Julian of Norwich on Compassion and the Divine Motherhood

Joy and parenting go together in divinity for Julian of Norwich: “God feels great delight to be our Father and God feels great delight to be our Mother.”

Nursing Madonna (Madonna Lactans) by anonymous master of Bruges, 16th century. Museu de Aveiro, Portugal. Wikimedia Commons

What are the characteristics of a mother for Julian? Compassion is one such characteristic.

Compassion is a kind and gentle property that belongs to the Motherhood in tender grace.

What is this tender compassion about?

Compassion protects, increases our sensitivity, gives life and heals.

At the root of compassion lies love in action.

The ground of compassion is love and the working of compassion keeps us in love.

Compassion, then, is love at work. It is an action.

“As Truly as God is Our Father” by William Mathias, from the writings of Julian of Norwich. Performed·by Christ Church Cathedral Choir, Oxford
Provided to YouTube by The Orchard Enterprises

Compassion is a sweet gracious working in love, mingled with abundant kindness; for compassion works at taking care of us and makes all things become good.

Compassion is about putting kindness and caring into action. It is our work.

Often the test of compassion is not when things are going well, but when darkness descends and troubles occur. The dark night of the soul invites compassion and stretches our capacity for compassion—it becomes a school for compassion. Failure happens. As Julian puts it,

Compassion allows us to fail measurably and in as much as we fail, in so much we fall; and in so much as we fall, in so much we die; for we must die if we fail to see and feel God who is our life.

Light penetrating into the depths. Photo by Ivana Cajina on Unsplash.

Julian addresses death and the many deaths we undergo in life, especially during a pandemic. Only after these dyings do we undergo that awakening we know as the “first resurrection.”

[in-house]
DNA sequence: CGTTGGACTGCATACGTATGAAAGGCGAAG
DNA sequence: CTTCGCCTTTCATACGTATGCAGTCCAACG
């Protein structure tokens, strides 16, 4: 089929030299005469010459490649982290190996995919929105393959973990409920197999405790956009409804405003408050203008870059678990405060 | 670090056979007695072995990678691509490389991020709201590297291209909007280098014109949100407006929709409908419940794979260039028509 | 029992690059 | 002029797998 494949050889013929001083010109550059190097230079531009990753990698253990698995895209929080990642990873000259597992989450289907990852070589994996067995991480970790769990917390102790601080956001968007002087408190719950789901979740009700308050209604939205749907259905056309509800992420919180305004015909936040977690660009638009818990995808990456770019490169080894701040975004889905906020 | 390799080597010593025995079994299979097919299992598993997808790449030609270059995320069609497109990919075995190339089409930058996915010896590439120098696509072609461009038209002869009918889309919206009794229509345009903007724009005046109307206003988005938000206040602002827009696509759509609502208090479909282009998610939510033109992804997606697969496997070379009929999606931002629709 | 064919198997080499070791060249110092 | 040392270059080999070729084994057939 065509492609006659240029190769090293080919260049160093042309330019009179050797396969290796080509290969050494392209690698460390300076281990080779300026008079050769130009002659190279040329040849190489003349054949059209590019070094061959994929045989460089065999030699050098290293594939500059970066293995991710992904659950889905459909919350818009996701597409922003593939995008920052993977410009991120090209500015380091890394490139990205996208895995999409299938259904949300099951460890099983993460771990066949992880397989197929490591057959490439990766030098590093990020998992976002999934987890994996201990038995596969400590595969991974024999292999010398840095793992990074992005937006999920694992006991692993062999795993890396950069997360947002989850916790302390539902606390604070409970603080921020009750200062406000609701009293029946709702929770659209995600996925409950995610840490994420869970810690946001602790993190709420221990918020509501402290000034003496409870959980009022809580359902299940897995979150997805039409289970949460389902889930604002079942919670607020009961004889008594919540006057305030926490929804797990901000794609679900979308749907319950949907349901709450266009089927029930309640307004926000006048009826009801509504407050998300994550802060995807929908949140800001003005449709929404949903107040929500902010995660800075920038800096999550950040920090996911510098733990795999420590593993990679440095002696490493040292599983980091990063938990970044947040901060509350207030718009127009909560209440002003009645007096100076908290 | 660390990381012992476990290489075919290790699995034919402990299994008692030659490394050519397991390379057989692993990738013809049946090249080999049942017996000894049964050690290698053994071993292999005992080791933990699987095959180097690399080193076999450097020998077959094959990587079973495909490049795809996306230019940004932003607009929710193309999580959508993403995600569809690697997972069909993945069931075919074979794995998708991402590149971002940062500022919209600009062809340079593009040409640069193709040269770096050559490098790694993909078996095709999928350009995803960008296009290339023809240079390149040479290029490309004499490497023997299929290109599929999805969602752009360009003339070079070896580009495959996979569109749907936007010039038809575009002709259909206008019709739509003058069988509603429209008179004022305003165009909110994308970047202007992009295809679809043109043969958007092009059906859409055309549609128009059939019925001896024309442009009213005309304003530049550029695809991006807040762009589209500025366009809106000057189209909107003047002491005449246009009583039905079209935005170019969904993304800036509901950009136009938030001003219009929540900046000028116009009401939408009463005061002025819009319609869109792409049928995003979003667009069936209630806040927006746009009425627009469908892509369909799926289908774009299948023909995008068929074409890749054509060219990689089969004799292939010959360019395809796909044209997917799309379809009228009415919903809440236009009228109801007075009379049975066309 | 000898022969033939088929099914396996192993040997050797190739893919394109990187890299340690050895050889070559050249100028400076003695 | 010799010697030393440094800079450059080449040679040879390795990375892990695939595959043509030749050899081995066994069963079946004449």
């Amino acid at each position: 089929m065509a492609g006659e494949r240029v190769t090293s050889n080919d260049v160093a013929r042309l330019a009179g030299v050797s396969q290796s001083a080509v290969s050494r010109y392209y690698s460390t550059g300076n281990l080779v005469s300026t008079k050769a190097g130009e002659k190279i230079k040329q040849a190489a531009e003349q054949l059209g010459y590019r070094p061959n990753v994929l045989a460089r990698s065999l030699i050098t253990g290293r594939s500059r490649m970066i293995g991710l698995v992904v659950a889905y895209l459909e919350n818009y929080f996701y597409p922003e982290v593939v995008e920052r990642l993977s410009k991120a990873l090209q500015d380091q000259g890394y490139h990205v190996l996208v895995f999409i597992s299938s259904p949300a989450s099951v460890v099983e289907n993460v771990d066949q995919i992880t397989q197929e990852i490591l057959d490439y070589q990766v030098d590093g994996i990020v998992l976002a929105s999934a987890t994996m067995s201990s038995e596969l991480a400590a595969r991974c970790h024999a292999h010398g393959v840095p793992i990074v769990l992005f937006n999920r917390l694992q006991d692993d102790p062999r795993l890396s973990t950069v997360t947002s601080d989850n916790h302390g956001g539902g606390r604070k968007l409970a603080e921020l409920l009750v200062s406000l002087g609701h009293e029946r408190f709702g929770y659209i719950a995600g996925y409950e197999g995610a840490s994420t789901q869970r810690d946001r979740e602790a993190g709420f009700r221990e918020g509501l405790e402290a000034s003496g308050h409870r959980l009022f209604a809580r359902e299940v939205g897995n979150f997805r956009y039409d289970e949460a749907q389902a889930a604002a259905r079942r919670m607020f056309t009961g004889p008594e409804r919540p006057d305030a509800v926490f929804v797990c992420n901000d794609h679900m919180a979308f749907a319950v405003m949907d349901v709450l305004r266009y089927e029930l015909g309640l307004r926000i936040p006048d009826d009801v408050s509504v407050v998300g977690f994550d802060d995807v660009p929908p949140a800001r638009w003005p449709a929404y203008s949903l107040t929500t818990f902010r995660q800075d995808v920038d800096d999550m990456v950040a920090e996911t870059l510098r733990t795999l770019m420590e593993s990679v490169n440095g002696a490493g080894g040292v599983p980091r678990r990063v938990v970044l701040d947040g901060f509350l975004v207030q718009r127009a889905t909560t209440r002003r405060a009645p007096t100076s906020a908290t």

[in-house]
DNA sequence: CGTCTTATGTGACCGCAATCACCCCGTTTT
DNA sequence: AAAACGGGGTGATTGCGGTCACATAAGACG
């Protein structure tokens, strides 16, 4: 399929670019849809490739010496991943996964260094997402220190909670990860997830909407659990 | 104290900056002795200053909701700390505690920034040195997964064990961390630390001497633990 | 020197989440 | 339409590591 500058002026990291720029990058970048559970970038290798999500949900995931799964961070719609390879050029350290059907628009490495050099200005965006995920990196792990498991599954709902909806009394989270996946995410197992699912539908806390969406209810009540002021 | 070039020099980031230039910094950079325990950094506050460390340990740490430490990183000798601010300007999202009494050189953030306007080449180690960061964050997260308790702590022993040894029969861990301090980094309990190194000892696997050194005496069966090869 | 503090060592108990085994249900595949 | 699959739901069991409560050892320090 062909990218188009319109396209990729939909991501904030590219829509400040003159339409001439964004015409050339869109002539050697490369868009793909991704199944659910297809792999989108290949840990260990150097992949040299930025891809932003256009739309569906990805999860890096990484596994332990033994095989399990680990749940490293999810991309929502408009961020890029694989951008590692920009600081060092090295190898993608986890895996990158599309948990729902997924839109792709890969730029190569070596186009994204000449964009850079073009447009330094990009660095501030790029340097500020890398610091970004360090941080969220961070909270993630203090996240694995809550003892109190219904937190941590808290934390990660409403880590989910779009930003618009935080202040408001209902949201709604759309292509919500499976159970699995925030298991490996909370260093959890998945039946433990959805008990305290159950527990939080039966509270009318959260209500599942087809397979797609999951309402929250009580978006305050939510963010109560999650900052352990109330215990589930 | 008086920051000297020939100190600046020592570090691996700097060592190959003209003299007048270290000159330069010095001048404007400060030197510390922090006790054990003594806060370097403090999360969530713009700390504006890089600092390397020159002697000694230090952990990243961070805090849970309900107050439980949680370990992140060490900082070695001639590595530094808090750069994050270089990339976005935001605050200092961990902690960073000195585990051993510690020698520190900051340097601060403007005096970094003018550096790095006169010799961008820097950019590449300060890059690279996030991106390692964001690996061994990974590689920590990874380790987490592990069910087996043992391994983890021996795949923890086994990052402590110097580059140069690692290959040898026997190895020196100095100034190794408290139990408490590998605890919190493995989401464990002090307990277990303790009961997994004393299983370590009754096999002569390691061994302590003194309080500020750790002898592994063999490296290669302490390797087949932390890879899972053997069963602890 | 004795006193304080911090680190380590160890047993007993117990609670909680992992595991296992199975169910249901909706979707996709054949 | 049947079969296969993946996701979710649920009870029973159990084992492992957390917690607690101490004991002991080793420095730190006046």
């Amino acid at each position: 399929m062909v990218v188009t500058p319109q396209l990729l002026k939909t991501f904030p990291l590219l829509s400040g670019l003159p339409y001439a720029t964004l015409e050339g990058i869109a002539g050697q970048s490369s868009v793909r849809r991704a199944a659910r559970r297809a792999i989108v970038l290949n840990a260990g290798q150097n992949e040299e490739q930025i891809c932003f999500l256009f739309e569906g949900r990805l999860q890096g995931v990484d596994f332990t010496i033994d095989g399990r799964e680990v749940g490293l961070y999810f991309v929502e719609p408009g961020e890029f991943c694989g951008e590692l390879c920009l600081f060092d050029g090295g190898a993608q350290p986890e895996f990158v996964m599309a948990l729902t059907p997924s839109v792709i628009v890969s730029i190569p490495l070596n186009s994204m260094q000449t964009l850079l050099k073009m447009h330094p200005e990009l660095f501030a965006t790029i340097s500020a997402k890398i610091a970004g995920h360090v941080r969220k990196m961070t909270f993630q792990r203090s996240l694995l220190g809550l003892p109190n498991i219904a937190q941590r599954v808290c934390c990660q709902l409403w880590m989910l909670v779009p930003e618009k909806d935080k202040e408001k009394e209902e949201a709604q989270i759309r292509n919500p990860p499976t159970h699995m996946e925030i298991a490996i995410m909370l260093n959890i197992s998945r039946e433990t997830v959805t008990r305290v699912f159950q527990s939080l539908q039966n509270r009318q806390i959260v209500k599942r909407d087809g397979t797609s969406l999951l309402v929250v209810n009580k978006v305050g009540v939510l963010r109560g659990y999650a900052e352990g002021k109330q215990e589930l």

Our failing is fearful, our falling is shameful and our dying is sorrowful: but in all this the sweet eye of kindness and love never leaves us, nor does the working of compassion cease.

So compassion sees us through falling and failing, fearing and dying. Compassion persists in the hardest of times. It is strong, it is our strength.

The word compassion in both Hebrew and Arabic comes from the word for womb. A special bond obtains between the mother and the fetus in the womb, one of profound interdependence. Thus, motherhood and compassion are often connected. Indeed, the basis of compassion is interdependence.

Women in community. Image by Bob Dmyt from Pixabay

This is one reason we might expect an explosion of compassion in our postmodern world, for interdependence, rather than rugged independence, is our current understanding of how the world works (and it is an ancient understanding with the mystics of old, Julian included). Might compassion be another word for doing non-dualism, for practicing it?

Julian recognizes the connection between justice and compassion that Eckhart and Aquinas saw.  “God wants to be known and loved through Justice and Compassion now and forever,” she writes. Indeed, “Justice is that thing that is so good that it cannot be better than it is.” Like Eckhart and Aquinas before her, Julian states bluntly that “God is Justice.” And “God creates Justice in all who will be liberated through goodness.”

Adapted from Matthew Fox, Julian of Norwich: Wisdom in a Time of Pandemic…And Beyond, (due out in mid-October), chapter 4, “The Divine Feminine and the Motherhood of God.”

See also Brendan Doyle, trans., Meditations with Julian of Norwich

Banner Image: Detail of Icon of Julian of Norwich, with her cat. Icon by Br. Robert Lentz OFM.

Hearing Eckhart, Aquinas, Hildegard and now Julian on Compassion and Compassion and Justice, how is this sitting in your heart and in your mind?  Are you recognizing more of both when you pray the news? And when you look at your own intentions and work?

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4 thoughts on “Julian of Norwich on Compassion and the Divine Motherhood”

  1. Richard E Reich

    And hopefully unconditional love is our teacher, and it is also important that teachers themselves have unconditional love for their students…

  2. Avatar

    This meditation is so spot on for my life right now and as I understand my story. It is for me a mystical experience to read it with you having written it and all the interconnections that have taken place to bring it from Julian through to my eyes and heart, and I know to many others as well here, at the same time. What blessing for our beings, our world, our Self.
    Blessings to you, each one.

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